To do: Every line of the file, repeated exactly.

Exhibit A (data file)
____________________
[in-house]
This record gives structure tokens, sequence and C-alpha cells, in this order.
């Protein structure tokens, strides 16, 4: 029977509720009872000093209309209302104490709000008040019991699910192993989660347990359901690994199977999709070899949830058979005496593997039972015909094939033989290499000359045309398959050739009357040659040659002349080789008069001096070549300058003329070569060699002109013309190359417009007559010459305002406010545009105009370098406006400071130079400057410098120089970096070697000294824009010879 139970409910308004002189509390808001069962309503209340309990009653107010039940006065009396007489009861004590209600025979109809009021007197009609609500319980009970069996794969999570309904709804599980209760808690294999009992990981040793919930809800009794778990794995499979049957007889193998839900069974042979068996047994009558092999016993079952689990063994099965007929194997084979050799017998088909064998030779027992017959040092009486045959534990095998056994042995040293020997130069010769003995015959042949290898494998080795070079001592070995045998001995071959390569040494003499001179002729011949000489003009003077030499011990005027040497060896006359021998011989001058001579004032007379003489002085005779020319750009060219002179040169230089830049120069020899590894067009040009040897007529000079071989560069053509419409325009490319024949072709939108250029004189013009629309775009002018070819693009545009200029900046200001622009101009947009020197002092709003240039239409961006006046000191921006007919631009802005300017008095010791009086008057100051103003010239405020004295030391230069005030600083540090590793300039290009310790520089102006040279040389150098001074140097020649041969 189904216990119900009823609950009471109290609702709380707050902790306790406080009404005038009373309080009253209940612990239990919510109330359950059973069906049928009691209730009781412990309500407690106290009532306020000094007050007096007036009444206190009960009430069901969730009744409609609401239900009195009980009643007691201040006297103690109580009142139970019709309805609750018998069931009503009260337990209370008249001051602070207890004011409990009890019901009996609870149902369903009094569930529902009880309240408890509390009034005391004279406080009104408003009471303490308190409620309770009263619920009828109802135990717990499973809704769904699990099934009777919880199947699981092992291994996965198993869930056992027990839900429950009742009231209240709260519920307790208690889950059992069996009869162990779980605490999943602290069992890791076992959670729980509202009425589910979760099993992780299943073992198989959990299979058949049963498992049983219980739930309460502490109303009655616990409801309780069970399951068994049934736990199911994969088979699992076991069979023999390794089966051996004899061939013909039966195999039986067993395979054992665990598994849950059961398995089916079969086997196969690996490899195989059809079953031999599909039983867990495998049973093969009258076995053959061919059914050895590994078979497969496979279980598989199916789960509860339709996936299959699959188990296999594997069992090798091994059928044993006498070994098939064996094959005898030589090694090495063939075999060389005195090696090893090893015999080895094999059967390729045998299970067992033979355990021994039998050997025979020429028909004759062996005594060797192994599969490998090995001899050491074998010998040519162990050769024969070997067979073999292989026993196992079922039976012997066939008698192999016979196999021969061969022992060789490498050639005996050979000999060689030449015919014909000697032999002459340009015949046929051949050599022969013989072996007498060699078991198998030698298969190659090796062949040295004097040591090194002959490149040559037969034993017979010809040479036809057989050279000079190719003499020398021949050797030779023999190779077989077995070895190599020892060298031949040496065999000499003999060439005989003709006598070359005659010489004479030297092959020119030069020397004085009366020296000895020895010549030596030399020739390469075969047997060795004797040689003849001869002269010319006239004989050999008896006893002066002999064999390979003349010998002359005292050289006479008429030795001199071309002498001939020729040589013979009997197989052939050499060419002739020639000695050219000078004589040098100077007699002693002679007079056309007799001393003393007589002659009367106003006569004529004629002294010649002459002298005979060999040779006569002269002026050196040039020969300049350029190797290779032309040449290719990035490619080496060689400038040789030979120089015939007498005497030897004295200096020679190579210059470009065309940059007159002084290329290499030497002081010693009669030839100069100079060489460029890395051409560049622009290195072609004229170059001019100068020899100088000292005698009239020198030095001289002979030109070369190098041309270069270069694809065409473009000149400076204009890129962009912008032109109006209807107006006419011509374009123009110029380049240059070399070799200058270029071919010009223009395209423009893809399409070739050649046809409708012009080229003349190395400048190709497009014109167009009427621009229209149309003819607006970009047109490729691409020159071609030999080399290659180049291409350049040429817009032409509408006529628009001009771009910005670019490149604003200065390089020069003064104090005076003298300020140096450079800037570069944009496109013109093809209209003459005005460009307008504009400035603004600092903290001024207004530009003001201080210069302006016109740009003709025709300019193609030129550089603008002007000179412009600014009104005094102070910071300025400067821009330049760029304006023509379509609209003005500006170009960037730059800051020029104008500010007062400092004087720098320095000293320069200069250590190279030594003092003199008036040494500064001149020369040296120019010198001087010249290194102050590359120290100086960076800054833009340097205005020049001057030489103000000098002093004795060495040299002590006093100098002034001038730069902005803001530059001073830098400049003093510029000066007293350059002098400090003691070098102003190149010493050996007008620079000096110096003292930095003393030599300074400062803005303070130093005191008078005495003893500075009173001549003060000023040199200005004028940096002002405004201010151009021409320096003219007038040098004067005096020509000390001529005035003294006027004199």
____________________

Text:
[in-house]
This record gives structure tokens, sequence and C-alpha cells, in this order.
């Protein structure tokens, strides 16, 4: 029977509720009872000093209309209302104490709000008040019991699910192993989660347990359901690994199977999709070899949830058979005496593997039972015909094939033989290499000359045309398959050739009357040659040659002349080789008069001096070549300058003329070569060699002109013309190359417009007559010459305002406010545009105009370098406006400071130079400057410098120089970096070697000294824009010879 139970409910308004002189509390808001069962309503209340309990009653107010039940006065009396007489009861004590209600025979109809009021007197009609609500319980009970069996794969999570309904709804599980209760808690294999009992990981040793919930809800009794778990794995499979049957007889193998839900069974042979068996047994009558092999016993079952689990063994099965007929194997084979050799017998088909064998030779027992017959040092009486045959534990095998056994042995040293020997130069010769003995015959042949290898494998080795070079001592070995045998001995071959390569040494003499001179002729011949000489003009003077030499011990005027040497060896006359021998011989001058001579004032007379003489002085005779020319750009060219002179040169230089830049120069020899590894067009040009040897007529000079071989560069053509419409325009490319024949072709939108250029004189013009629309775009002018070819693009545009200029900046200001622009101009947009020197002092709003240039239409961006006046000191921006007919631009802005300017008095010791009086008057100051103003010239405020004295030391230069005030600083540090590793300039290009310790520089102006040279040389150098001074140097020649041969 189904216990119900009823609950009471109290609702709380707050902790306790406080009404005038009373309080009253209940612990239990919510109330359950059973069906049928009691209730009781412990309500407690106290009532306020000094007050007096007036009444206190009960009430069901969730009744409609609401239900009195009980009643007691201040006297103690109580009142139970019709309805609750018998069931009503009260337990209370008249001051602070207890004011409990009890019901009996609870149902369903009094569930529902009880309240408890509390009034005391004279406080009104408003009471303490308190409620309770009263619920009828109802135990717990499973809704769904699990099934009777919880199947699981092992291994996965198993869930056992027990839900429950009742009231209240709260519920307790208690889950059992069996009869162990779980605490999943602290069992890791076992959670729980509202009425589910979760099993992780299943073992198989959990299979058949049963498992049983219980739930309460502490109303009655616990409801309780069970399951068994049934736990199911994969088979699992076991069979023999390794089966051996004899061939013909039966195999039986067993395979054992665990598994849950059961398995089916079969086997196969690996490899195989059809079953031999599909039983867990495998049973093969009258076995053959061919059914050895590994078979497969496979279980598989199916789960509860339709996936299959699959188990296999594997069992090798091994059928044993006498070994098939064996094959005898030589090694090495063939075999060389005195090696090893090893015999080895094999059967390729045998299970067992033979355990021994039998050997025979020429028909004759062996005594060797192994599969490998090995001899050491074998010998040519162990050769024969070997067979073999292989026993196992079922039976012997066939008698192999016979196999021969061969022992060789490498050639005996050979000999060689030449015919014909000697032999002459340009015949046929051949050599022969013989072996007498060699078991198998030698298969190659090796062949040295004097040591090194002959490149040559037969034993017979010809040479036809057989050279000079190719003499020398021949050797030779023999190779077989077995070895190599020892060298031949040496065999000499003999060439005989003709006598070359005659010489004479030297092959020119030069020397004085009366020296000895020895010549030596030399020739390469075969047997060795004797040689003849001869002269010319006239004989050999008896006893002066002999064999390979003349010998002359005292050289006479008429030795001199071309002498001939020729040589013979009997197989052939050499060419002739020639000695050219000078004589040098100077007699002693002679007079056309007799001393003393007589002659009367106003006569004529004629002294010649002459002298005979060999040779006569002269002026050196040039020969300049350029190797290779032309040449290719990035490619080496060689400038040789030979120089015939007498005497030897004295200096020679190579210059470009065309940059007159002084290329290499030497002081010693009669030839100069100079060489460029890395051409560049622009290195072609004229170059001019100068020899100088000292005698009239020198030095001289002979030109070369190098041309270069270069694809065409473009000149400076204009890129962009912008032109109006209807107006006419011509374009123009110029380049240059070399070799200058270029071919010009223009395209423009893809399409070739050649046809409708012009080229003349190395400048190709497009014109167009009427621009229209149309003819607006970009047109490729691409020159071609030999080399290659180049291409350049040429817009032409509408006529628009001009771009910005670019490149604003200065390089020069003064104090005076003298300020140096450079800037570069944009496109013109093809209209003459005005460009307008504009400035603004600092903290001024207004530009003001201080210069302006016109740009003709025709300019193609030129550089603008002007000179412009600014009104005094102070910071300025400067821009330049760029304006023509379509609209003005500006170009960037730059800051020029104008500010007062400092004087720098320095000293320069200069250590190279030594003092003199008036040494500064001149020369040296120019010198001087010249290194102050590359120290100086960076800054833009340097205005020049001057030489103000000098002093004795060495040299002590006093100098002034001038730069902005803001530059001073830098400049003093510029000066007293350059002098400090003691070098102003190149010493050996007008620079000096110096003292930095003393030599300074400062803005303070130093005191008078005495003893500075009173001549003060000023040199200005004028940096002002405004201010151009021409320096003219007038040098004067005096020509000390001529005035003294006027004199």